All aboard the Colonia Express, our boat to Uruguay. Once of course we had found the ferry terminal; third port and a taxi ride later (only £3 between us for the taxi, but a necessity after the slight goose chase I had led us on). It’s an hours sail from Buenos Aires to Colonia, Uruguay, followed by a bus ride to Montevideo. The buses in Uruguay were our first taste of this ideologically eutopic country. Sat in conditioned arm chairs with on board free WiFi, we raced across the countryside. Arriving in Montevideo we headed for the Hostel Tibet, our chosen accommodation for the evening. I had decided to select a slightly more expensive option – around £25 each for two nights – but seeing as this was only our second paid accommodation in three weeks I figured we could stretch a little. We paced for half an hour in the heat, arriving at tall and very closed iron gate. After 15 minutes of head scratching, failed attempts of the doorbell and an aggressively loud call of ‘Hola’ up the stairs we alerted the resident hound of our arrival and we were let inside.
Hostel Tibet was like a family home come hostel. One large living room, one dorm and a large roof terrace up an iron ladder housed the outdoor kitchen. We were shown to our beds in beautifully Nepalese decor, the top bunk of a three tier stack – not the most practical after a beer – and we headed to the terrace. Another guest was busy on his phone, his complection and red hair told us immediately he was a fellow Brit. Mark, a freshly graduated career abandoner, had arrived in Uruguay two days ago. Beers, cards and a dinner of Stephens crushed Jordans cereal followed, before attempting not to fall straight through the human sized open window at the bottom of the iron ladder, and subsequently attempting to not fall out of the 5 metre high bunks.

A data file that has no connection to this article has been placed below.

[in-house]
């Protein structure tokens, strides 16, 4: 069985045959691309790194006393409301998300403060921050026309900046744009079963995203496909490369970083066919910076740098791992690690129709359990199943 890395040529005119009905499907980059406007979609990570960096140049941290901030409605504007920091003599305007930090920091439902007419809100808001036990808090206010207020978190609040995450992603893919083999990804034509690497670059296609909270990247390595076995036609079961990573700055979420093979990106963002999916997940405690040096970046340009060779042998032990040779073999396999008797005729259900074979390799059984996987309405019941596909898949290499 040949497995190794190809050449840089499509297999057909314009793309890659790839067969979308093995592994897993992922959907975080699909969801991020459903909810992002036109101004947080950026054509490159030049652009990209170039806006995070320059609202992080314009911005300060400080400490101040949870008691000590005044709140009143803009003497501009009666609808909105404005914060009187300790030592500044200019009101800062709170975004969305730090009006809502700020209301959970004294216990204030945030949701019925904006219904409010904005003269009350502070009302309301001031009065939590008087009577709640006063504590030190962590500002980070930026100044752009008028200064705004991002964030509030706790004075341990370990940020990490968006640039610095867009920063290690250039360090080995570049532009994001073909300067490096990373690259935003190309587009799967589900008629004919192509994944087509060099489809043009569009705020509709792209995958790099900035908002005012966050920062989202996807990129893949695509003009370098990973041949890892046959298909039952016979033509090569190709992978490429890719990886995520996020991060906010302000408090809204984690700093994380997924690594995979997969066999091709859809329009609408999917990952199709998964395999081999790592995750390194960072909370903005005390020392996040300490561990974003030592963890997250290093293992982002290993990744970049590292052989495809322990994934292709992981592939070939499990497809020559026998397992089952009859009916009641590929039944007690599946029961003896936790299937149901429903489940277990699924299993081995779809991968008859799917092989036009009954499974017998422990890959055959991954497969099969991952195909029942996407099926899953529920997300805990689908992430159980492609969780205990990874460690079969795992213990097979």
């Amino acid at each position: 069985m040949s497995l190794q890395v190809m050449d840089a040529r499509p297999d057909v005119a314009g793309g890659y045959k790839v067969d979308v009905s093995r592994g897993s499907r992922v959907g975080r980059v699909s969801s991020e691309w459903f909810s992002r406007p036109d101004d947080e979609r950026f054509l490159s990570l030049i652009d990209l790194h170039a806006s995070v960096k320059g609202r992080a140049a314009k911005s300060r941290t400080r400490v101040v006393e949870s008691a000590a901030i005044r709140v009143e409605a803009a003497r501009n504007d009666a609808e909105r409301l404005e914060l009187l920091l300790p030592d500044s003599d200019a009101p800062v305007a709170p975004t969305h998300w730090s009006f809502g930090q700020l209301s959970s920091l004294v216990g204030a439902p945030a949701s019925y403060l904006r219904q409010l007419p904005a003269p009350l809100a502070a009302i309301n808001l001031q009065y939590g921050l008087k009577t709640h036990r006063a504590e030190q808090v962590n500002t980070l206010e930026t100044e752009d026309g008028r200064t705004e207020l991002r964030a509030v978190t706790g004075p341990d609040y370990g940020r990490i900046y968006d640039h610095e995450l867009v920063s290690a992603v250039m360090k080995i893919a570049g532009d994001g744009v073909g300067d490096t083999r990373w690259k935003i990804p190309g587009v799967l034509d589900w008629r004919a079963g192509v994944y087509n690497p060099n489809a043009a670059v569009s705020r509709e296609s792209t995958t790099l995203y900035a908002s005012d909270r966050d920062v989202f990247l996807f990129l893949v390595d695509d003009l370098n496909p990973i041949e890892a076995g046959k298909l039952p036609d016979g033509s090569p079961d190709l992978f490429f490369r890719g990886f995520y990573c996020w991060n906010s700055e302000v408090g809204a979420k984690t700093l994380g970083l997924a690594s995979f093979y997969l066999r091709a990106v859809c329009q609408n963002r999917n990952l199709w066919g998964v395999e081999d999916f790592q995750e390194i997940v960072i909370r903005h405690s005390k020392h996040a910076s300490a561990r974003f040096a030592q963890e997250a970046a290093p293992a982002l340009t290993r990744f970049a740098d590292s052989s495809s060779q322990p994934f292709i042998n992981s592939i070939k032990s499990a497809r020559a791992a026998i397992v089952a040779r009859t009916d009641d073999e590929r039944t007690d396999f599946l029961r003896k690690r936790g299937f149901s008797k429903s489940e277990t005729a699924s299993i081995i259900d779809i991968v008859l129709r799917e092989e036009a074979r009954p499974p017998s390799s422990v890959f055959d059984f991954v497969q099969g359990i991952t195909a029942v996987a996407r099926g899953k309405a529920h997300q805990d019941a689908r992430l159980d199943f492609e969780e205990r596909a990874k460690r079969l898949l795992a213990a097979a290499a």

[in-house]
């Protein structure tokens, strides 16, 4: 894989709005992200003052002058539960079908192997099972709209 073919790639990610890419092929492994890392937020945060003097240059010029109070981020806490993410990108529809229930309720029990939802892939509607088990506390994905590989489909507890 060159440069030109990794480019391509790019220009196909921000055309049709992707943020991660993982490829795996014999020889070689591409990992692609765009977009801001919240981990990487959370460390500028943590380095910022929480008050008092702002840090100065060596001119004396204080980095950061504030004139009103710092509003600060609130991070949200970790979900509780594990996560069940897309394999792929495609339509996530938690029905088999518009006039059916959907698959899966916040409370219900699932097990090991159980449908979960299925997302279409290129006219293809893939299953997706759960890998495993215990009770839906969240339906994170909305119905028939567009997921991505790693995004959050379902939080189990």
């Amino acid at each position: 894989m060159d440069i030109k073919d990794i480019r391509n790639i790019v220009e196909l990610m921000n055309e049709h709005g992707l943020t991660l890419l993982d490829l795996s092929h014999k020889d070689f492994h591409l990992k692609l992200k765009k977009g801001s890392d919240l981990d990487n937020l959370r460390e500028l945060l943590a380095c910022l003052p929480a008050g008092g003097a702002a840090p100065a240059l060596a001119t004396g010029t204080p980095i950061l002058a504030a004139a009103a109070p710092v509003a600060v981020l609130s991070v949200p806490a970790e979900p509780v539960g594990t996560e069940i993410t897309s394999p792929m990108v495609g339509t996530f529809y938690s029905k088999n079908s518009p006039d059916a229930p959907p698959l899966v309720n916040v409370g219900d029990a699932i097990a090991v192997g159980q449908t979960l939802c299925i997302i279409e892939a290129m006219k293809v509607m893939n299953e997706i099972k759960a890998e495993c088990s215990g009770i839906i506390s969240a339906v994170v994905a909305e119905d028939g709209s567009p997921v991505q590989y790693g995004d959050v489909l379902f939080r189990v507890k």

The following day after a cute communal breakfast with our fellow hostel mates, we headed to the walking tour with Mark. Our ambitious 15 minutes to attempt a 30 minute power walk across town meant a spontaneous colectivo and arriving 15 minutes late. Fortunately walking tours are unanimously characteristic of a large ethnically diverse group with at least half the population carrying arrogantly unnecessary photographic equipment (myself included). We spotted them immediately.
Today’s guide – Marco – led us on a hilariously inspirational tour of the capital city of this small ideological democratic nation. Mate flask under one arm (Mate – Latin American tea, popular with pretty much everyone, five times stronger than coffee, impossible to walk 10 meters without someone holding a thermos) he told us about the amazing culture of acceptance that is Uruguay. As an atheist country, all religions, faiths genders, races, sexualitys are accepted – just someone help you if you are vegetarian. He explained that unlike the rest of the world, Uruguay are trying to increase their small 3 million population and that for six dollars and your birth certificate you could become a Uruguayan citizen. The next 30 minutes was subsequently filled with Stephen discussing with himself how he could get his birth certificates sent and that if he then married me would he get dual nationality. I switched off. Marco ended the tour in a parrilla paradise (parrilla: Spanish for grill). Meat sizzling in all directions you could walk around until you stomach became origami, sampling the free white wine each restaurant offers to entice you in. Half an hour later and slightly lighter in the head, we caught a colectivo back across town.